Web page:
• Open in another map app: displays a menu to select another map application (including Google Maps) that can display area around the waypoint. You can use this to start a Navigation.
Waypoints associated with the current recording are saved to the GPX file when the recording is saved. Waypoints that you add to imported GPX or edit after the GPX has been loaded are not saved back to the GPX, and will be lost if the GPX is reloaded (you can re-save the GPX in the Track Manager).

5. Directions


MyTrails can retrieve directions from point A to point B and display them as a new track. The start and end points can be manually defined by their coordinates, or they can be those of waypoints or the current GPS location. Directions can be optimized for walking, driving and in certain countries for bicycling.

Once the directions are received from the online service, a new track corresponding to the itinerary is created, and for each manoever a waypoint may optionally be created, which includes the text description of the manoever. These tracks are saved as GPX, and can be manipulated like any other tracks (shown, hidden, forgotted, reloaded), so with a little forethought you can use directions while completely offline.

If the map you are using is not Google, you may notice that the directions track is not exactly aligned with the map. This is because different map providers have slight differences that can be seen at high zoom levels.

MyTrails is not a Voice Navigation application: it simply offers a basic way to see the path you may want to take to travel from one location to another. It does not have the vector map data that would allow it to correct errors in the GPS location (snapping), it does not offer re-routing, it does not dynamically display navigation instructions, and it doesn't really try to be very smart about directions.

Proximity notifications

Despite the warning in the previous section, MyTrails borrows one feature from Voice Navigation apps: proximity notifications.

When you're getting close to a waypoint, MyTrails will warn you with a selectable combination of vibration, ring and spoken information. This is not restricted to waypoints associated with directions, but works for all waypoints, so you can plan a few turns ahead on a trail that only you know about, and you will get the warning.

The distance at which the notification is triggered adapts to your current speed: for highway speeds, it's about 1km (or mile); for slower roads, 500m; for city driving or biking speeds, 200m; for walking speed, 50m.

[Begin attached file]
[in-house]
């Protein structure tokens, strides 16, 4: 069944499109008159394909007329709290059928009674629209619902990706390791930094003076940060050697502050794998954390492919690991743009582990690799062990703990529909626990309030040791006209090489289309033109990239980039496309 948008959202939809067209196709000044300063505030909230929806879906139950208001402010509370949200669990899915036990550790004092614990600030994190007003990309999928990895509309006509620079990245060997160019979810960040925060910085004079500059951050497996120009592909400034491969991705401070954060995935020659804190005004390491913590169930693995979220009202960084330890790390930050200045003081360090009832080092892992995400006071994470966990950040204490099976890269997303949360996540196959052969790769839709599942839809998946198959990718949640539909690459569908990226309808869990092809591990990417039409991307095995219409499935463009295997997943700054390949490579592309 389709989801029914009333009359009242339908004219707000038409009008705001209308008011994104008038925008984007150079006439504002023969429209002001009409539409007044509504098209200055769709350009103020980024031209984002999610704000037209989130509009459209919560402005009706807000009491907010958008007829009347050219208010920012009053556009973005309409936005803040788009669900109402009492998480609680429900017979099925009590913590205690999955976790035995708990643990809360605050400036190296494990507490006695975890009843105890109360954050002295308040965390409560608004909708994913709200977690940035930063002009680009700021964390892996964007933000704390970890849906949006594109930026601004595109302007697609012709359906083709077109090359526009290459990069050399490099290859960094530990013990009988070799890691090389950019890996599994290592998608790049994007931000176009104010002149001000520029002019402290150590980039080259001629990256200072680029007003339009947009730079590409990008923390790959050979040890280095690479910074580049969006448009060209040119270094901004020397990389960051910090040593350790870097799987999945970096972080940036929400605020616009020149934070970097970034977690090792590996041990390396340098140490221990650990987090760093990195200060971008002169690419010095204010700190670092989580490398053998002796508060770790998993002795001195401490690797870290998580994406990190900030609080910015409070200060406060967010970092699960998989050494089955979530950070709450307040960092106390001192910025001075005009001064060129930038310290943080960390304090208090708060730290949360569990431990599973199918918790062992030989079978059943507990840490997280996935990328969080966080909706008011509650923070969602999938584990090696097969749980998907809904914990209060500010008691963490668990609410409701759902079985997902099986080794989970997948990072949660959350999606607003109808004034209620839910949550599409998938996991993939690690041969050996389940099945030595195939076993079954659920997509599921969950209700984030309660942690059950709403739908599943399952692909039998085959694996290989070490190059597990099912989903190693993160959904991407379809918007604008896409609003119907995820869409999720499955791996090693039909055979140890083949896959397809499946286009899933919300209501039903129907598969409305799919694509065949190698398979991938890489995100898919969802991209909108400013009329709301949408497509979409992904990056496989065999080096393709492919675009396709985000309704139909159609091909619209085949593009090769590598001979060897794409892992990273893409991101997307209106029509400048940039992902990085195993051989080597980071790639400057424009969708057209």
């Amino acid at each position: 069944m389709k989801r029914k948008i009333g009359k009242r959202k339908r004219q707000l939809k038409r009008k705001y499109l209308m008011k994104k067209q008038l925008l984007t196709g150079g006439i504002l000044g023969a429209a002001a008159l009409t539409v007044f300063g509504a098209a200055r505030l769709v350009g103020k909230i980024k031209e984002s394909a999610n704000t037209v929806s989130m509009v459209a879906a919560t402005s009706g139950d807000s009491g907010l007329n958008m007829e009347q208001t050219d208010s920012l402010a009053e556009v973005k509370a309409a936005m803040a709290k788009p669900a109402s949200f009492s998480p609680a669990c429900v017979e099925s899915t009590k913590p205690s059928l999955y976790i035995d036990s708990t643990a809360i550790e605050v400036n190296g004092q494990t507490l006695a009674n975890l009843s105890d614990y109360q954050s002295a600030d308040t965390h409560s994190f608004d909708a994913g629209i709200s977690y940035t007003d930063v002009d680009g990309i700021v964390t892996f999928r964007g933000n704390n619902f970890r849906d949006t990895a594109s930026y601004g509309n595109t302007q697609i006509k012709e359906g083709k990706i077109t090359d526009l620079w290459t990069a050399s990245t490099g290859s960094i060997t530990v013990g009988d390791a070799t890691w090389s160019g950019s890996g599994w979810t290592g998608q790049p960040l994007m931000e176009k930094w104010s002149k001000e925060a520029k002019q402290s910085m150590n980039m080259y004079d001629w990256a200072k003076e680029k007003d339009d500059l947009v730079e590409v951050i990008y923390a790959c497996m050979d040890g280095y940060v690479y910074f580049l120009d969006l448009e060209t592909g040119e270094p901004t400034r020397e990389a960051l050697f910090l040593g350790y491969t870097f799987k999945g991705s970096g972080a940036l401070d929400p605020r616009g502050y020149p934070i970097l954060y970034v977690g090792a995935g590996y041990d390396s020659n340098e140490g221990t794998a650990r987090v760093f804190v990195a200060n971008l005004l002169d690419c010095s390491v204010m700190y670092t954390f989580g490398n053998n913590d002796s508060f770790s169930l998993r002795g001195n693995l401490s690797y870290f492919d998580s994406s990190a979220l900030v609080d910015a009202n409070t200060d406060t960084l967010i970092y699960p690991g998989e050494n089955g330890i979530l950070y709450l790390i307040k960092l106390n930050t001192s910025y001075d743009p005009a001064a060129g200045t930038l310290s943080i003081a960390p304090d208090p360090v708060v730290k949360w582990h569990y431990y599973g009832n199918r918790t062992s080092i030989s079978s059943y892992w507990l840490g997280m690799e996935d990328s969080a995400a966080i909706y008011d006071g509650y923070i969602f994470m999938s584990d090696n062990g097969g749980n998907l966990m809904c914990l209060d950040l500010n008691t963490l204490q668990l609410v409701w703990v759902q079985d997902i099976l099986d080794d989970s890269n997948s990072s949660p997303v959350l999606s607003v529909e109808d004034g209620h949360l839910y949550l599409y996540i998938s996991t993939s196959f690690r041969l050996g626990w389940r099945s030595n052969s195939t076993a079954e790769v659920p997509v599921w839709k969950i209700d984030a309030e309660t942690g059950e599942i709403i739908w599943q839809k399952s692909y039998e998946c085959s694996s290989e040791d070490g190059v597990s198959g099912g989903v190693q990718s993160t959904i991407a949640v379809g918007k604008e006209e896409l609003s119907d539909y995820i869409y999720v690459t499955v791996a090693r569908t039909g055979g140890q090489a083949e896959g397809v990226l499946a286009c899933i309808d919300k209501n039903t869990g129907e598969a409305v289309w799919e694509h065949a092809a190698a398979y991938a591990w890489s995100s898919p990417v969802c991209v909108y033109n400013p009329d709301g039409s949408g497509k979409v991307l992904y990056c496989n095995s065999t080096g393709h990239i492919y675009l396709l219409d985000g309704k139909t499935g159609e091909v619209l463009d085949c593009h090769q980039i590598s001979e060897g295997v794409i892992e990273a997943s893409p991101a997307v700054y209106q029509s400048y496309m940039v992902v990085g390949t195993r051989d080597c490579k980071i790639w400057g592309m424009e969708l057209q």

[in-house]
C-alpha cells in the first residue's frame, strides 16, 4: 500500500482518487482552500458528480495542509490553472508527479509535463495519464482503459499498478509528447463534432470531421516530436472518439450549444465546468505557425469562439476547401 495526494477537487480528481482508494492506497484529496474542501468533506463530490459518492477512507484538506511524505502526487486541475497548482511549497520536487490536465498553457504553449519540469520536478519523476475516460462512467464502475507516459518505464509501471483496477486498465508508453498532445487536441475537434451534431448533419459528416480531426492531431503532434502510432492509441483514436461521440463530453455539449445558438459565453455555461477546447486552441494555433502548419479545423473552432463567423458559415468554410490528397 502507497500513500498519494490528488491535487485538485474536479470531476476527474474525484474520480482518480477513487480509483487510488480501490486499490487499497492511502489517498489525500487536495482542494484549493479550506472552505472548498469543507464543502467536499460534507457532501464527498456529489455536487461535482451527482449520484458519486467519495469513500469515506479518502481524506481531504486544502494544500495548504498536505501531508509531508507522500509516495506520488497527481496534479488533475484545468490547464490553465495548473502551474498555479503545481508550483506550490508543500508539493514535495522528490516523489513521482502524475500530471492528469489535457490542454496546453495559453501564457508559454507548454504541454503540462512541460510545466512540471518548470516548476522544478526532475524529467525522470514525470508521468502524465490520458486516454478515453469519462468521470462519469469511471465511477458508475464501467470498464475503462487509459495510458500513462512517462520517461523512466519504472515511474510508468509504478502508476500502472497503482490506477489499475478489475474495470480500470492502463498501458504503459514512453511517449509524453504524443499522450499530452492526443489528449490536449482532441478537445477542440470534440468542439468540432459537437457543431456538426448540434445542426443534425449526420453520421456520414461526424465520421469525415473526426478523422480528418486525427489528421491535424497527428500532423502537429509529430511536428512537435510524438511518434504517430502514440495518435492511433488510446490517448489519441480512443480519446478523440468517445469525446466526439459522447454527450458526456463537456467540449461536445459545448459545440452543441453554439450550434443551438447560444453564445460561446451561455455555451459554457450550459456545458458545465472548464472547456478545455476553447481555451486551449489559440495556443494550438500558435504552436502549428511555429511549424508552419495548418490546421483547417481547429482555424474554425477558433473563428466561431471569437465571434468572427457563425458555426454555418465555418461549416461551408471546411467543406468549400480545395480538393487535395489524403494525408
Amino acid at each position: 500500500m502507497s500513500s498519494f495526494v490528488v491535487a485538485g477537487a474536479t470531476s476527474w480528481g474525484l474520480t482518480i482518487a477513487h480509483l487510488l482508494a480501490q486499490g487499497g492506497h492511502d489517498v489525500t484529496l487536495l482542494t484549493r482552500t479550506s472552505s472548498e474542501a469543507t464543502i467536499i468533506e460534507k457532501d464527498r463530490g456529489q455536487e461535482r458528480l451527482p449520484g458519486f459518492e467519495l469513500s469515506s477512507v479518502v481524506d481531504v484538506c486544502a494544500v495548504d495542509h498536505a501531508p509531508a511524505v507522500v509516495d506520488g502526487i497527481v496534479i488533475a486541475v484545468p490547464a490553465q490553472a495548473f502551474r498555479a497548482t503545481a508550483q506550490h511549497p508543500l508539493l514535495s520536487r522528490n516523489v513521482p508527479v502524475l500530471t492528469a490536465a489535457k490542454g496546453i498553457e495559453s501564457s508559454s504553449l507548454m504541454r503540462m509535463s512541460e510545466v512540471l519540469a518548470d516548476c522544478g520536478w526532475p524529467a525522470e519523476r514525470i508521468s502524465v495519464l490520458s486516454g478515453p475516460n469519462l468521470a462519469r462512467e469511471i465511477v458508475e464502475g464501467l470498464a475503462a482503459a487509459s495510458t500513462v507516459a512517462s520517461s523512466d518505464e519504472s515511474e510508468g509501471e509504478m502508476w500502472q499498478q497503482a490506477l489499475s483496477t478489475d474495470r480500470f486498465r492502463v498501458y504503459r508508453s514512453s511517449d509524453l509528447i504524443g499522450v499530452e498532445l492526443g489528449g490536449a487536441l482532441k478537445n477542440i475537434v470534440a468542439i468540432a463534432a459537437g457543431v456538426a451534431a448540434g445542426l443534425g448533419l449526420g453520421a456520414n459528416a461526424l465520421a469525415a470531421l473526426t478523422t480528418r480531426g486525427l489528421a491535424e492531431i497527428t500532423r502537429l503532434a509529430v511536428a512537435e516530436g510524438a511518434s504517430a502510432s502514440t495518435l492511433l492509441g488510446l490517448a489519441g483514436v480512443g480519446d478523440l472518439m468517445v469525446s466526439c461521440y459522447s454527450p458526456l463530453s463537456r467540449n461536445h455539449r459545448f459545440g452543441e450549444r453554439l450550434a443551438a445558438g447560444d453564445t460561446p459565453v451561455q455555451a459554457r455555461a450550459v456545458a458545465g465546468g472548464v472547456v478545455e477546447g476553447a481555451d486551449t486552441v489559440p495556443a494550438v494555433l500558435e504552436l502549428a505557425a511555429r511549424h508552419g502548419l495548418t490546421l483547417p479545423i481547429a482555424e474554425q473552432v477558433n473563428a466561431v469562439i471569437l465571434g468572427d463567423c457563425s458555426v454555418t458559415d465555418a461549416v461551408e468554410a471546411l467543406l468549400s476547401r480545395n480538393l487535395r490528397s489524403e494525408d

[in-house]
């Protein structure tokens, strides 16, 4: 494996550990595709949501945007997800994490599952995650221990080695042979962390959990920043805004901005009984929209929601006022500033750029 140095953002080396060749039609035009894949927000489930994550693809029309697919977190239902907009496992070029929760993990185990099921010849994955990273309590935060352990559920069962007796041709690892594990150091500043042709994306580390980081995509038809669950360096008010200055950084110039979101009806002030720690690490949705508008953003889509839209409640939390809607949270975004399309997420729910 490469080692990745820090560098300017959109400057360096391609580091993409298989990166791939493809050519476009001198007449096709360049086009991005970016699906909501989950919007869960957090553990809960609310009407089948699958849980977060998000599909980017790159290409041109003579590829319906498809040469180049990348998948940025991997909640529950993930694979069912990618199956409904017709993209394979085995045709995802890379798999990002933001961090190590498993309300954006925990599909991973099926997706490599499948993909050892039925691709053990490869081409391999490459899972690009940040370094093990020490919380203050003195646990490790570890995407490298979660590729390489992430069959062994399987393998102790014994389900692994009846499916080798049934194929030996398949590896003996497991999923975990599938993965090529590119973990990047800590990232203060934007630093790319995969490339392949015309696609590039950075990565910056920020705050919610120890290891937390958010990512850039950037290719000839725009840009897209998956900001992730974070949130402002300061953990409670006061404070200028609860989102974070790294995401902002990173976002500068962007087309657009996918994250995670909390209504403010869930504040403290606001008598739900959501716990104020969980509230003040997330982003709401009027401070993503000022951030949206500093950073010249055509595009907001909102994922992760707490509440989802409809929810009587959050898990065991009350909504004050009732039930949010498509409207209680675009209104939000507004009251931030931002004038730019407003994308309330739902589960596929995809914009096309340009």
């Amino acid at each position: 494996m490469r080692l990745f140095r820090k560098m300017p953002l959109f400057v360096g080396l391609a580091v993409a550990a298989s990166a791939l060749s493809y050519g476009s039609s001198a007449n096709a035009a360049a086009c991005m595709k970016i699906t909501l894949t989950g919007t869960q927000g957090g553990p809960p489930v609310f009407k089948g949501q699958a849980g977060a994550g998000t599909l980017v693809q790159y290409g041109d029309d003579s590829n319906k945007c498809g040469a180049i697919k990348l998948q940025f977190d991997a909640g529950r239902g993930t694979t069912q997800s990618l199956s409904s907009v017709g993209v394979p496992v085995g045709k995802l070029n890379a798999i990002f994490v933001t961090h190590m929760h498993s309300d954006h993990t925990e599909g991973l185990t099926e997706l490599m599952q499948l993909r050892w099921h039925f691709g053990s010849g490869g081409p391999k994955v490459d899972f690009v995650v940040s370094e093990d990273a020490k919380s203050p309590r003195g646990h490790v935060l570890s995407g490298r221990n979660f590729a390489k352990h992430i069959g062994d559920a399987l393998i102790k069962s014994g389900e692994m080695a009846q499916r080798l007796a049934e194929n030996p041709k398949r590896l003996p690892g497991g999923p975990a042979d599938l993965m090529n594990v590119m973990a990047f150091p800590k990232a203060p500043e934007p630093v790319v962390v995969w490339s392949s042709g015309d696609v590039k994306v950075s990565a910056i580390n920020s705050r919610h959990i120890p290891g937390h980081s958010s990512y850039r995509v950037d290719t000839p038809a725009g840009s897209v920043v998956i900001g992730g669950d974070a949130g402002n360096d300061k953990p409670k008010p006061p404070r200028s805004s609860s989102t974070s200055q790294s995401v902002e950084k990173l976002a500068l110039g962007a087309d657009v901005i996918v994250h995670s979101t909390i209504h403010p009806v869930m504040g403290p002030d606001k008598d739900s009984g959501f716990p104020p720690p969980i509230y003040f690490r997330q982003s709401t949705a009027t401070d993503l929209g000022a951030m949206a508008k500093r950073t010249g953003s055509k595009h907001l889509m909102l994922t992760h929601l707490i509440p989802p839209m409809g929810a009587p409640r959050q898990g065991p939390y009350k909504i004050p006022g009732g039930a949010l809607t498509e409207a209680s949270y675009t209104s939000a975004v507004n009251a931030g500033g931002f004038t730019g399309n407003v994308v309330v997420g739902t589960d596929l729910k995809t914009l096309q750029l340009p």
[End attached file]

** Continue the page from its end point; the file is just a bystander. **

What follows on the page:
Getting back to the previous warning: MyTrails doesn't try to be smart with notifications, and it doesn't care about the sequence of manoevers in a direction track, so despite our best efforts, the wrong notification could be given; make sure you always double-check, and don't drive into a ditch or jump off a cliff.

6. Map Manager

The Map Manager allows you to customize the list of maps that MyTrails will display.

MyTrails supports many online map providers, both global and local, and the MGM offline map format. It can generate an offline map from any of the online providers (with some limitations for premium map providers).

 In the Map Manager, you can edit, add or delete map definitions. Maps marked with a ★ are premium maps: they require a subscription to use (although most have a free trial period). Select Premium maps in the menu for a list of all premium maps (some do not appear in the map list by default to keep it shorter).

By toggling the Show/Hide button to the right of each map, you can select which maps are available in the Select Map menu of the main map view, and rotated through by lateral three-finger swiping.

Tap a map to edit its definition (see some of the available map types below for more information).

From the menu key, you can also reset the definitions, which will update and undo any changes you have made to the default map definitions (the definitions you created will not be changed), delete the default definitions (without recreating them) or delete all definitions (one will remain, however).

In order to quickly simplify the map menu, you can select Hide other countries' maps in the menu: this will hide all maps that are for countries other than the one your phone is configured for. Global providers will remain enabled.

 You can long-press on a map for a contextual menu:

  • Edit map: bring up the map edition screen, where you can rename the map and change its paramaters. See the next sections for details of editing maps.
  • Reorder to map...: to move the map within the list, select a map in the list that is presented; the original map will be moved in the list to be just before the map you selected.
  • Delete map: delete the map; if the map is an offline map, you will be asked to confirm whether you would like to delete the map definition only, or also the offline map tiles.
  • Delete cache for map: deletes the downloaded map tiles for this map; you can use this when the map provider has updated the look of their maps to force MyTrails to re-download.
  • Hide all but this map: mark all maps as Hide, except the one you selected (you can not hide all tracks).
  • Show all maps: marks all the maps as Show.

Tap the Add button to create a new map. This can be an offline map you have downloaded on a computer, an OpenStreetMap (or other) map that you define from its URL, a WMS provider, or a variation on one of the built-in map types.

Offline map (MGM)